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Props and other magnetic items

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Working in the theater has been one of my great joys in life. I write the plays, cast the plays, and choreograph the plays–okay, so I just make sure that nobody is standing directly in someone else’s way onstage–choreograph sounds better.

I have done a lot of plays over the years and, and because of this, I have collected a lot of props and costumes. At first, there was nowhere to store them except for a couple of untidy cabinets in my classroom. I had to move them out, however, when the kids began to report that all those hats and feather boas and gun belts sticking out of the crowded doors, made them feel like someone in the closet was watching them.

My first little prop room was a dark little space in the corner of the old gymnasium. It featured a wire cage (don’t ask, because I don’t know why), about ten coat hooks and a few feet of floor space…if you didn’t count the old toilet taking up its share of the floor. Alas, this inauspicious space did not stop me from acquiring even more props and quite a few articles of clothing as well. I removed the wire cage and put in a plastic set of shelves and strung an old broomhandle between two of the coathooks. This wasn’t ideal, but it kept the clothes off the floor–after I had acquired some clothes hangers, of course.

A sane person would have become more discriminating about the theater baubles I collected, but not me. I just kept attracting items like a magnet attracts metal and when the plastic shelves began to sag under the weight, I bought more plastic shelves and stacked them one in front of the other. This made it hard to find props, but they all fit in the tiny bathroom-turned-prop room.

The generous administrators at my school eventually reached the conclusion that I was going to keep collecting without culling, and they built a new, larger, better lit prop room. I moved in my plastic shelves, changed my broom handle for a regular closet rod and didn’t worry overmuch as the years went on and as a result, I kept the cardboard carnival sales trays I had made and the pig’s ears and snouts we had constructed and the five candy-striped shirts we used once in 20 years. My hoarder’s instincts served me well.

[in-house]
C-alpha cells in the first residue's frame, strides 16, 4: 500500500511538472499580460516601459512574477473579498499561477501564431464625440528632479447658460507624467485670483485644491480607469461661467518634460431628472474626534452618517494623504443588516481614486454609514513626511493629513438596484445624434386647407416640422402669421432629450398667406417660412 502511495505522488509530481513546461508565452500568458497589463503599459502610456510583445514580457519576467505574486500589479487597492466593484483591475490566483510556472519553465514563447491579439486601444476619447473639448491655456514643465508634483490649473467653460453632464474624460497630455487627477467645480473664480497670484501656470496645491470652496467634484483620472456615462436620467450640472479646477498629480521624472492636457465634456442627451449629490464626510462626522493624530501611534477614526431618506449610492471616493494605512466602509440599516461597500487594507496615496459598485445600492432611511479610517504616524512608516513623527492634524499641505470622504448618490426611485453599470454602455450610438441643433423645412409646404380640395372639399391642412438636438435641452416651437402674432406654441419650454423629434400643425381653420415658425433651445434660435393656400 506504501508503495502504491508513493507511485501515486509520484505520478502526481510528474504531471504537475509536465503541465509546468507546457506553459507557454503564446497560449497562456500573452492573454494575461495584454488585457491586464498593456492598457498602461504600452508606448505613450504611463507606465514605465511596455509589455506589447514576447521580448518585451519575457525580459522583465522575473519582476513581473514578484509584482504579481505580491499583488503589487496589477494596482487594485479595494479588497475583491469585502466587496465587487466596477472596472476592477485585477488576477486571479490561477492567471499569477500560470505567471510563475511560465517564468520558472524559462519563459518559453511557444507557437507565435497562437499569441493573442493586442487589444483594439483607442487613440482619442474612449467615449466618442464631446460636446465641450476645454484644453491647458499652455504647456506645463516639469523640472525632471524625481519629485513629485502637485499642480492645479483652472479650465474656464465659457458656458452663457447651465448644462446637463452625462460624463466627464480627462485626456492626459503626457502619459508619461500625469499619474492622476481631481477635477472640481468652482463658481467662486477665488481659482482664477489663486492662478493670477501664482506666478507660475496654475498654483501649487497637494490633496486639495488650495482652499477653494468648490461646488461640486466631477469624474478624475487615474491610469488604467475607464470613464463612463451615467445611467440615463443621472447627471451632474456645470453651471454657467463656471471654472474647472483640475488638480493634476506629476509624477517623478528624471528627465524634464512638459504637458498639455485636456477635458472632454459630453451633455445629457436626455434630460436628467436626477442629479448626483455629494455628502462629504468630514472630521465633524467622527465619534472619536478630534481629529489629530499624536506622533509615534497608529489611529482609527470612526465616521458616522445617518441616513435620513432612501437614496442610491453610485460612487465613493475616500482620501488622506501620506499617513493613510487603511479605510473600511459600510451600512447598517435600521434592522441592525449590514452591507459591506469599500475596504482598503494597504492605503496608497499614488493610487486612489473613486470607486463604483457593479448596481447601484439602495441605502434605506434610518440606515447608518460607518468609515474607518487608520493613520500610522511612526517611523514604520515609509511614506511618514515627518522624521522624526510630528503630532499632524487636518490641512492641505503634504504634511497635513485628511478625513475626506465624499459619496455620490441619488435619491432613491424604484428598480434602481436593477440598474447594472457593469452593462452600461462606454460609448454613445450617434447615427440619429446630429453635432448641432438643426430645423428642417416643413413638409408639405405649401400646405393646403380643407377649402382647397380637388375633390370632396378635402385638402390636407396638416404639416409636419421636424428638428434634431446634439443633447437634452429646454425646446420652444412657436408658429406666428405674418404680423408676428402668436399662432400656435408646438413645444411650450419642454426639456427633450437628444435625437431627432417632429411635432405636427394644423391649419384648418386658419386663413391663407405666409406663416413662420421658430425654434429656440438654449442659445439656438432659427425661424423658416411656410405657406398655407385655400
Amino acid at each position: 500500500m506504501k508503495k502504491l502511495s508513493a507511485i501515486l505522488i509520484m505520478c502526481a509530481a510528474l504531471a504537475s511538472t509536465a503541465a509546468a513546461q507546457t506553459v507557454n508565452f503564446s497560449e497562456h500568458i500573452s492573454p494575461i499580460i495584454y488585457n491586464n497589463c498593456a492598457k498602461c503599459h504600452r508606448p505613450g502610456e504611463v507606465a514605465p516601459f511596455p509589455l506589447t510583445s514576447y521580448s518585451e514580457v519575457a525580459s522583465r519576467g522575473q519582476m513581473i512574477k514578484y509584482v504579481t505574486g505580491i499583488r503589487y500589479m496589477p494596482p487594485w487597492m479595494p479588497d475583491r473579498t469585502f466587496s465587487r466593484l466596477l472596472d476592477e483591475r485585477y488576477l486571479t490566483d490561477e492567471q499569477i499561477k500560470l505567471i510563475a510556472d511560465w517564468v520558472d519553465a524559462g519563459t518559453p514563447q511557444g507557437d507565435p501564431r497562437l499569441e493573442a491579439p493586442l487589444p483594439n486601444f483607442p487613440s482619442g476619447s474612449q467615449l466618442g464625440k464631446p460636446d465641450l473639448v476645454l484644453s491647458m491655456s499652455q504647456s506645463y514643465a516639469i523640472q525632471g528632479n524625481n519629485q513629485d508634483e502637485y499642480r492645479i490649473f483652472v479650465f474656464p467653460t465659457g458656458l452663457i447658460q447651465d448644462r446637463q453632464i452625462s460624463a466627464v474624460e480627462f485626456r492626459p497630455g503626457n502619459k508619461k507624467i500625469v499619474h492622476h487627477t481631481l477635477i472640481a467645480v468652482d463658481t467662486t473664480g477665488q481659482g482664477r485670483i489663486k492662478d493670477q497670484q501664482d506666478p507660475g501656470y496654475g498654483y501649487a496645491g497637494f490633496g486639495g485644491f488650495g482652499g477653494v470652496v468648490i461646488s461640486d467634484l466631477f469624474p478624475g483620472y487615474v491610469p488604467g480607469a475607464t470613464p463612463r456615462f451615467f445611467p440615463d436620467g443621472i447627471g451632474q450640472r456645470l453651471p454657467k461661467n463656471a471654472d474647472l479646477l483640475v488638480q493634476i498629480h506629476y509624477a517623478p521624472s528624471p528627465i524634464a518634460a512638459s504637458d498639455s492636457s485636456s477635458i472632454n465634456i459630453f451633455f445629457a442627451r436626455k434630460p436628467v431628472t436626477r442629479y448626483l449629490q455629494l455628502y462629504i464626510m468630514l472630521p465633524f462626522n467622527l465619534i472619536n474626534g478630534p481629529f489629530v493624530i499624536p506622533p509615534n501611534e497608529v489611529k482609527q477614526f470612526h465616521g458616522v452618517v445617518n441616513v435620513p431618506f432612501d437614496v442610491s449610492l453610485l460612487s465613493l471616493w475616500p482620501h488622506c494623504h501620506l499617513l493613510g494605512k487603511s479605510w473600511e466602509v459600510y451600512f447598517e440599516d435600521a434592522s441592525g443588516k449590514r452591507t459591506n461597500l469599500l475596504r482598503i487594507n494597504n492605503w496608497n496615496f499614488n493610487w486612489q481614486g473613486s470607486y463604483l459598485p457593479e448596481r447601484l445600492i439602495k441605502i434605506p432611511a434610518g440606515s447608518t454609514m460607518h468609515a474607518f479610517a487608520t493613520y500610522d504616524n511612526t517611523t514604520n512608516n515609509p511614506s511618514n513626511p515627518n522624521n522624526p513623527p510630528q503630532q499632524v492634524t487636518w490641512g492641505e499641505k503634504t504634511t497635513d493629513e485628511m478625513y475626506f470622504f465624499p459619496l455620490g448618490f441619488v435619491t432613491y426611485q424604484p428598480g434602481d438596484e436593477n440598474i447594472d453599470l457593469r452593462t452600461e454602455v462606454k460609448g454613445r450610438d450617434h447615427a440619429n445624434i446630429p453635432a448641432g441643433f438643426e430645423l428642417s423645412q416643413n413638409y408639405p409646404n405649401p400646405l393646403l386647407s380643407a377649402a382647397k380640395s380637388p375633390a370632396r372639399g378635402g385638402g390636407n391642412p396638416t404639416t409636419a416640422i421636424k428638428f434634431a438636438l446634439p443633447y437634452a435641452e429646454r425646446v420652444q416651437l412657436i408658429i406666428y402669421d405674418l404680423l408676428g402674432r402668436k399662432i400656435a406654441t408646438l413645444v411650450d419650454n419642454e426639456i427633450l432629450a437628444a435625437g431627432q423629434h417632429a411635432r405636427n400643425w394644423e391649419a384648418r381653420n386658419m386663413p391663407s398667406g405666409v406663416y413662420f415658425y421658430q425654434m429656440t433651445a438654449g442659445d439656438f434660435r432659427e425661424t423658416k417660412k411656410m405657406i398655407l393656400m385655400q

Finally, it became clear, as props and costuming began trickling out the prop room door, that something would have to change. I used a beautifully contrived photo of a nearly organized prop room for this article because I would never show you the nuclear bomb test site I call my theater “home-away-from-home.” It was time to begin cleaning with an eye towards throwing some things away.

I began with the costumes. I ruthlessly discarded the yellow dress with the lace ruffles that I hadn’t convinced anyone to wear in 20 years. I threw away the tatty-looking grey suit that has seen one too many performances. I even seriously considered throwing away the black cape that I made ten yeas ago from a bedsheet and a shiny piece of black material. All, all of them were in the garbage, when I decided I just couldn’t part with them. The cape and the suit had so many memories for me and who knows? I may convince some girl with terrible taste in clothes to wear that yellow dress yet.

I think you can see the problem here: there are two kinds of things in that prop room. First, there are the things that have been used in productions over the years that I am fond of. I really can’t toss away the old black suitcase–sure, it smells bad, but it has graced the stage and offended the noses of so many actors so many times. It just has to stay! Second, there are the things that I have never worked into a play–but you never know. I may have use for 12 football helmets or ten office phones in a production I haven’t even thought of yet. In the meantime, I will store the football helmets right on the floor so they are easy to trip over and the phones, well, they could go on the plastic shelves that aren’t sagging quite so much!

It is my belief that I will never clean my prop room. It will continue to accumulate “stuff” until it is so stuffed it explodes. But I cheer myself with the thought that maybe it will wait until after I retire–that way, it will be somebody else’s problem! Good plan, huh?